Home » Reviews » Musicals » Façade / Eight Songs For A Mad King, Arcola Theatre – Review

Façade / Eight Songs For A Mad King, Arcola Theatre – Review

Pros: Startling design, tight musicians and a powerful performance.

Cons: The performers were difficult to hear at times.

Pros: Startling design, tight musicians and a powerful performance. Cons: The performers were difficult to hear at times. It’s not often a monarch gets a credit in the programme, but in this case George III’s name appears proudly next to Peter Maxwell Davies, Randolph Stow, William Walton and Edith Sitwell. This double contribution to Grimeborn - Arcola’s underground opera festival - consists of Façade (a set of Sitwell’s poems accompanied by Walton’s music), and Maxwell Davies’ Eight Songs For A Mad King, (which uses the famed king’s own words to portray his insanity). Both pieces are performed in the…

Summary

Rating

Excellent

An often excellent, sometimes disturbing production of difficult music by an impressive cast of young performers.

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It’s not often a monarch gets a credit in the programme, but in this case George III’s name appears proudly next to Peter Maxwell Davies, Randolph Stow, William Walton and Edith Sitwell. This double contribution to GrimebornArcola’s underground opera festival – consists of Façade (a set of Sitwell’s poems accompanied by Walton’s music), and Maxwell Davies’ Eight Songs For A Mad King, (which uses the famed king’s own words to portray his insanity).

Both pieces are performed in the setting of a post-WW1 military psychiatric hospital; the musicians double as patients and before the music begins they move around the stage, convincingly quivering or crying. This disturbing, immersive section is punctuated with verses from Sassoon, Owen and other war poets fused with trench noises which provoke post-traumatic responses from the performers. The rat-a-tat of gunfire makes them cower one minute whilst a sharp burst of reveille on a bugle mouthpiece starts a small scuffle the next. The design picks up on snatches of the poetry: standard issue dungarees are the same ‘dirty-white’ as the dawn in Sassoon’s Aftermath. One patient grabs a megaphone and herds the others into position at music stands, announcing a performance of Façade.

A man and a woman – Danny Standing and Charmian Bedford – recite Sitwell’s poetry, grabbing props from a hospital trolley to illustrate their recitals. The verses are dense and delivered with rhythmical precision, but there are two issues which interrupt my enjoyment of the show; the enunciation is not clear enough, and the intimate six musician live band creates a loud sound in a small space that drowns out the voices of Standing and Bedford.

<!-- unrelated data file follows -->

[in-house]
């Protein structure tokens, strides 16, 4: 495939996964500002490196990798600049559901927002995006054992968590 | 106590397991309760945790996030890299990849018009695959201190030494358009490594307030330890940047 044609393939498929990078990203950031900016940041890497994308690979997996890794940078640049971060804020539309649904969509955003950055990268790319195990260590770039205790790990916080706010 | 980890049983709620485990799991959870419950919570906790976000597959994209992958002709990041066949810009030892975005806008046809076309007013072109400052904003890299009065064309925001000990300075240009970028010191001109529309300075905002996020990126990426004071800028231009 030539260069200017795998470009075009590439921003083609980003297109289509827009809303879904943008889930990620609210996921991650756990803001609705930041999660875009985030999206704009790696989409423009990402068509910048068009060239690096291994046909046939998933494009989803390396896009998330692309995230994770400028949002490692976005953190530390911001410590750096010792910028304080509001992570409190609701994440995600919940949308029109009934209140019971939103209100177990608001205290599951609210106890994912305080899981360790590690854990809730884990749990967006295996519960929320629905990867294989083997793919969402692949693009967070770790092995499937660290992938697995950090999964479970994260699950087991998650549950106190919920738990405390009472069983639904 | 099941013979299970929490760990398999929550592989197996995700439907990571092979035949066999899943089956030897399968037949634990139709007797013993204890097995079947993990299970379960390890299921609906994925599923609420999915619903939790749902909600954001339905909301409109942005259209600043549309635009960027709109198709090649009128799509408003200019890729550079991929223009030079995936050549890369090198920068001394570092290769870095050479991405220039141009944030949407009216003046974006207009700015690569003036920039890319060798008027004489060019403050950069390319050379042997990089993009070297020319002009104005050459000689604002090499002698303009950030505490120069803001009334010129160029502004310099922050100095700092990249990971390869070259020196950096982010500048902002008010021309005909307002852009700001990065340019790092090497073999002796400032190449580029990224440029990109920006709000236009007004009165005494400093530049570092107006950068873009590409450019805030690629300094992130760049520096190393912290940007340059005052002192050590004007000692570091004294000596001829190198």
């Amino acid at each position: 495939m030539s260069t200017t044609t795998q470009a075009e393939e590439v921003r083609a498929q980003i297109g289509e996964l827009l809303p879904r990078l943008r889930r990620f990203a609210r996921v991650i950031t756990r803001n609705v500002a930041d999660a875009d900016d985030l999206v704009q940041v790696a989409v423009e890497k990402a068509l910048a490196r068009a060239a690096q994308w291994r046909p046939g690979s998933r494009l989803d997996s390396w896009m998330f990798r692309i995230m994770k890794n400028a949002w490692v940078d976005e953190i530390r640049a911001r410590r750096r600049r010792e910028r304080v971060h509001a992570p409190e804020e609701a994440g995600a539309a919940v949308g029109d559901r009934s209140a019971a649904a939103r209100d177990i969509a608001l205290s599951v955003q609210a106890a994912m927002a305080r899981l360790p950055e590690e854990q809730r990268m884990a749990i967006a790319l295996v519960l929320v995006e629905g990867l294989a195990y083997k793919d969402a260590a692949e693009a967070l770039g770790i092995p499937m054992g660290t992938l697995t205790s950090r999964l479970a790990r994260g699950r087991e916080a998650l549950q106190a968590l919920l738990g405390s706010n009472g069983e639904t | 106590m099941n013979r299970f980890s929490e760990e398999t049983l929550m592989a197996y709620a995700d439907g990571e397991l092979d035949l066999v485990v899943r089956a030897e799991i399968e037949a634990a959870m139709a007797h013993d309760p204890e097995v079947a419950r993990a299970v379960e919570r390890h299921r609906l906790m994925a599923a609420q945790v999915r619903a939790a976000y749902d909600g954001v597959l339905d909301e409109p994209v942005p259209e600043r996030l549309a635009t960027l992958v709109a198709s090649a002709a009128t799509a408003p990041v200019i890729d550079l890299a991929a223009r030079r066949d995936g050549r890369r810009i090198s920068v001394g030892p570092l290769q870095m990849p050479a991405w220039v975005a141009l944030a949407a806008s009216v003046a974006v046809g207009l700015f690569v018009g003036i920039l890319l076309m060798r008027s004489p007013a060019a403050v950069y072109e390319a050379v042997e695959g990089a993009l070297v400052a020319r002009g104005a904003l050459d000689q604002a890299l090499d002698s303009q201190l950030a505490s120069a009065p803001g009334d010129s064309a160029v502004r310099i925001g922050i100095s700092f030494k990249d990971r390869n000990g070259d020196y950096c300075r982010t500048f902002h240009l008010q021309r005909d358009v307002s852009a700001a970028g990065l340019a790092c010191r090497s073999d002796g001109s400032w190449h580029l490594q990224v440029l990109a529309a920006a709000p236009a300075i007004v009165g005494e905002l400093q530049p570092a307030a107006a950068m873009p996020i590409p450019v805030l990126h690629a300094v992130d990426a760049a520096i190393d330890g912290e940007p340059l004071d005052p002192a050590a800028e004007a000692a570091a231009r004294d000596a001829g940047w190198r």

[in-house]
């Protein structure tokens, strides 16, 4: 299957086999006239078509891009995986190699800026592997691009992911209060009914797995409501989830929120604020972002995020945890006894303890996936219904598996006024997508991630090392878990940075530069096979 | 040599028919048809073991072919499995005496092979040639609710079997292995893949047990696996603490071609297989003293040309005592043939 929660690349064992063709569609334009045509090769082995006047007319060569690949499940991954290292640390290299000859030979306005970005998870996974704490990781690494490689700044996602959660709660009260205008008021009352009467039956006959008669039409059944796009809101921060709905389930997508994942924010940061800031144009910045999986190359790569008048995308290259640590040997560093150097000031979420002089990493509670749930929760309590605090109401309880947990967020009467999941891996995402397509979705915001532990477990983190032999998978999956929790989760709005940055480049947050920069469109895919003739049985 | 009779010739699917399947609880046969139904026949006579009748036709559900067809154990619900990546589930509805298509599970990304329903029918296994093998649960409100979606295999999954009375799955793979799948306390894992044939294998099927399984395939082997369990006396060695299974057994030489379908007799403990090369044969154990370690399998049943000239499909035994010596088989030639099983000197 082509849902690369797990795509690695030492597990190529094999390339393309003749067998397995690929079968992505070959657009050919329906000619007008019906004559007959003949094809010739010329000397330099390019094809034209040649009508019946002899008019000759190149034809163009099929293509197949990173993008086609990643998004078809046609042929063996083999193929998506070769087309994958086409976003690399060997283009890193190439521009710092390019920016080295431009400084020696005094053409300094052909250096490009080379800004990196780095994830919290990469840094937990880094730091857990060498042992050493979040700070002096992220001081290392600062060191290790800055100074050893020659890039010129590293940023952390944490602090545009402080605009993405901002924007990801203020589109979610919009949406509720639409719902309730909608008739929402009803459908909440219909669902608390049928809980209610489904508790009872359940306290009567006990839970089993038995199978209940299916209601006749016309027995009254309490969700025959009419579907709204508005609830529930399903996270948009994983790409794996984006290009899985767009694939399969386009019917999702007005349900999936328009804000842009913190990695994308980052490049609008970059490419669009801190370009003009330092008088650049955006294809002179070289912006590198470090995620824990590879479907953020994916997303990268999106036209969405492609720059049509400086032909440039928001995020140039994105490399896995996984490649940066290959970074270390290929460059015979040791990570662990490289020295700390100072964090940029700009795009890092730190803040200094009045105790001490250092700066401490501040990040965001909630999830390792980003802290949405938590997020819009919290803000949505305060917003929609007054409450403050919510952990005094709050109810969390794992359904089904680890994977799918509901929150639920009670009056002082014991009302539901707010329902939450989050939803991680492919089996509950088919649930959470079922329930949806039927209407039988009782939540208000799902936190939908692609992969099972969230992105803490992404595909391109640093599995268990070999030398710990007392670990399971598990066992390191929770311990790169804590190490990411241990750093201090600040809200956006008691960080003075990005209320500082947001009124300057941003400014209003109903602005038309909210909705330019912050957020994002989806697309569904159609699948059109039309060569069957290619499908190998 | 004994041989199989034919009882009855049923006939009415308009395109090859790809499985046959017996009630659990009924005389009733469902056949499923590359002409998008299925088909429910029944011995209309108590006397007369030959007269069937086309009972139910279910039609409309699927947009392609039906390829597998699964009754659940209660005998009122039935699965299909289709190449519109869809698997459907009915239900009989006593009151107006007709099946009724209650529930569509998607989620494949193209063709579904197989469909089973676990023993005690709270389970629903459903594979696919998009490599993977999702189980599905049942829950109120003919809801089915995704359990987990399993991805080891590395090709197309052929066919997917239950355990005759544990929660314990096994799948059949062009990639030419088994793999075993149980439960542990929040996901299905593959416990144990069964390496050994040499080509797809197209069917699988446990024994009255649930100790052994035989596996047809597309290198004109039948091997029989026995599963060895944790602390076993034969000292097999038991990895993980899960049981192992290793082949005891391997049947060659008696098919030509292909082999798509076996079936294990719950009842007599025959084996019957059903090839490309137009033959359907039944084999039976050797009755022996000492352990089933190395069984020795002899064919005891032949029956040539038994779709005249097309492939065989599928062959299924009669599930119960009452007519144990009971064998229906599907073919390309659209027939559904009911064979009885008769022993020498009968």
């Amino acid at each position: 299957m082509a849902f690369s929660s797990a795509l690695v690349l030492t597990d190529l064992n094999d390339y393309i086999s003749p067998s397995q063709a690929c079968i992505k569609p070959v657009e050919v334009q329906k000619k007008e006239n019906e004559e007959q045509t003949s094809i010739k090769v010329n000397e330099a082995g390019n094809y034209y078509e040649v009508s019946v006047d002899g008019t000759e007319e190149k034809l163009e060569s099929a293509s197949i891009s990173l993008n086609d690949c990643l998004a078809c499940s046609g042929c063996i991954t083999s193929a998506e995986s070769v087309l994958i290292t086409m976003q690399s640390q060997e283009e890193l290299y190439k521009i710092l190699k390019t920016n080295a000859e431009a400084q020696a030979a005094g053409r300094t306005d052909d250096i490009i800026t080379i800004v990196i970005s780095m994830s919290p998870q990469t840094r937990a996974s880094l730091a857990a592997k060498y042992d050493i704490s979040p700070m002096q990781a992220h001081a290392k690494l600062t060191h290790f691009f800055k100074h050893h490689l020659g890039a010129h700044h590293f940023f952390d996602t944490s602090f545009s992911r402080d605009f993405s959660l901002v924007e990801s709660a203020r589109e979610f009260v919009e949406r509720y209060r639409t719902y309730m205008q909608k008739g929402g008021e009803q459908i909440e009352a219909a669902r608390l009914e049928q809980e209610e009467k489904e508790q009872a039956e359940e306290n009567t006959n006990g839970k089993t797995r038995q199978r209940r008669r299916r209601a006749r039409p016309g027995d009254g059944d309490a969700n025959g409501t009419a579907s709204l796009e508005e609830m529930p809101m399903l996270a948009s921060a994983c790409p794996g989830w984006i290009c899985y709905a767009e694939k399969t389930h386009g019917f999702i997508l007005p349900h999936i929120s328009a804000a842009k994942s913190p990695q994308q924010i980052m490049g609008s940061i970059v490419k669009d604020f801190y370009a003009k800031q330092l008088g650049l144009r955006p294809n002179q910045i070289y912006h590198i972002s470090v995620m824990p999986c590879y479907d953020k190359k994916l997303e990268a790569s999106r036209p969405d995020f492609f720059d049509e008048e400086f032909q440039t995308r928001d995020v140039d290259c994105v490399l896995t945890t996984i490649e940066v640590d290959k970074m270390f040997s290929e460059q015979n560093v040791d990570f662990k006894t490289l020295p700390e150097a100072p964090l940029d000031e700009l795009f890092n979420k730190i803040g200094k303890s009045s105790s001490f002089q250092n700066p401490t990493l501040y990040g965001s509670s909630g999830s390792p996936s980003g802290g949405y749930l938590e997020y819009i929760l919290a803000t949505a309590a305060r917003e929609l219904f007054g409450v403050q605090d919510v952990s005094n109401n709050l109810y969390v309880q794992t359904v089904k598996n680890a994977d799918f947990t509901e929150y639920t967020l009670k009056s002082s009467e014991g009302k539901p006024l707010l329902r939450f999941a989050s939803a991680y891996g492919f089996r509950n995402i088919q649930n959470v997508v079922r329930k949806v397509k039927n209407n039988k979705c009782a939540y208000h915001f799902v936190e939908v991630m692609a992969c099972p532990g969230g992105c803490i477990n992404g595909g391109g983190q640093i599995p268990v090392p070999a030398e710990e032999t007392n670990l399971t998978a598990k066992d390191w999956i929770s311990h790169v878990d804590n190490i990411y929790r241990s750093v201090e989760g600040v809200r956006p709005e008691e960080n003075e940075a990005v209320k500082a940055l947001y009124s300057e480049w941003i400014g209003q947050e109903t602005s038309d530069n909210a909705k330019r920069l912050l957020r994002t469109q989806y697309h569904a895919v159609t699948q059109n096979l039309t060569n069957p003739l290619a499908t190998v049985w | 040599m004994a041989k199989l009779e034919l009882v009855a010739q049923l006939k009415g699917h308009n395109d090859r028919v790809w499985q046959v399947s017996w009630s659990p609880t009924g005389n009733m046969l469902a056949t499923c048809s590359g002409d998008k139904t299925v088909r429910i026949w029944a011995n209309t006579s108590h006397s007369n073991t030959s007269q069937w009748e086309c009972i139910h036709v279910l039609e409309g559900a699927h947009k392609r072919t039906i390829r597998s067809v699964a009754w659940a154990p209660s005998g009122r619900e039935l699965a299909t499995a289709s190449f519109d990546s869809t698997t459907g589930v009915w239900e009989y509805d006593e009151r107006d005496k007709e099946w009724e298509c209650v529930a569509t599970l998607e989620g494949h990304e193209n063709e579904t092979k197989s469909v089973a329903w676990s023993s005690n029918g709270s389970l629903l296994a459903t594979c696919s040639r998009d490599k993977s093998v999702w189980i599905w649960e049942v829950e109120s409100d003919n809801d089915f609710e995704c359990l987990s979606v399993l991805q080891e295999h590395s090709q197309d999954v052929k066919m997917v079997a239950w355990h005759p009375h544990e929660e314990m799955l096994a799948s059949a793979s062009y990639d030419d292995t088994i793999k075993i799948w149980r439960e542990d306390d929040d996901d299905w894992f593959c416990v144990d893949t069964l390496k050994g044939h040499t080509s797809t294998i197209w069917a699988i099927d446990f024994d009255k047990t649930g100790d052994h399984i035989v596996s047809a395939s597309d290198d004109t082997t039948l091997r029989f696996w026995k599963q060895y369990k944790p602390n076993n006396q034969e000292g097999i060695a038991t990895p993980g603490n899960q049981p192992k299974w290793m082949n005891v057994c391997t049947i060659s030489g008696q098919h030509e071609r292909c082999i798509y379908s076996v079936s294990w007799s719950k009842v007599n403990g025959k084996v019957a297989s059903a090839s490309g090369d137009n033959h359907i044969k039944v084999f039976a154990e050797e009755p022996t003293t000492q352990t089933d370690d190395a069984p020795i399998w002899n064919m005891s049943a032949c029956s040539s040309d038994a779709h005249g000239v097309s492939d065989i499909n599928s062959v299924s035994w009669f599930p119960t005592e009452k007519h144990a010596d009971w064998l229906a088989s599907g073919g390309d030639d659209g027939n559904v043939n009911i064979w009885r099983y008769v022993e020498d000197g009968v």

Despite occasional scatty moments the musicians work well together, but they shine most prominently during their solo moments – especially clarinettist Charlie Dale-Harris, who produces a beautifully warm sound.

Much of the meaning of the poetry is indecipherable but a barrage of syllables, like a stream of machine gun fire, conveys some of the frenzied sentiment. Their apparent silliness is at odds with the semi-animated projections that show sobering images of trenches, graves and poppies. It is a chilling contrast.

These projections are superfluous in the much more comprehensible second half, Eight Songs For A Mad King, which follows George III as he tries to teach his birds to sing and battles with his sanity. There is a change in orchestra members – saxophone and trumpet are replaced with the more nuanced sounds of the violin and piano. The musicians wear grotesque bald caps with feathers sticking out like half-plucked birds and complete the look with greying costumes that appear to have been drained of colour.

Samuel Pantcheff puts in a startling, full-force performance as the Mad King. His perfectly controlled voice slides from growls to screeches, screams and yelps as he prances around a bathtub in a pool of white feathers. All sense of normality has disappeared: the instruments have gone as haywire as the King’s mind, not only in terms of what they play but also in terms of how they are played. The pianist plucks the strings inside the piano and the cellist plays with the wooden side of the bow. Famously, the score of one scene in this piece is drawn as a giant birdcage. It is a brilliant and disturbing interpretation of madness, with projections suggesting that the King is in fact a young soldier driven to insanity by the war.

The stunning second half eclipses the scattier Façade of the first half, but the whole production is a vivid and forceful display of talent from the team under director Ella Marchment and conductor Oliver Zeffman. The psychiatric hospital setting works well, but is undermined by unnecessary projections which, rather than reinforcing the martial theme, actually distract from it. Still, any shortcomings can be forgiven in the astonishing, mesmerizing Eight Songs For A Mad King – a gratifying fulfillment of Grimeborn’s aim to give young performers the chance to explore ideas and to make opera accessible and innovative.

Author: Edith Sitwell, William Walton, Randolph Stow, Peter Maxwell Davies, King George III
Director: Ella Marchment
Conductor: Oliver Zeffman
Booking until: 7th September 2014, then Rose Theatre 10th September
Booking link: http://melossinfonia.co.uk/facade-eight-songs-for-a-mad-king
Box Office: 020 7503 1646 (Arcola), 020 8174 0090 (Rose Theatre)

About Tim Bano

Tim Bano
Tim likes to spend his evenings sitting in silence in dark rooms. Sometimes there’s a play going on in front of him. He has no career to speak of and no money. To avoid contemplating these facts he watches plays and reviews them. It doesn’t help. He has no strong preferences when it comes to theatre, but he tends to like shows that are good more than ones that aren’t.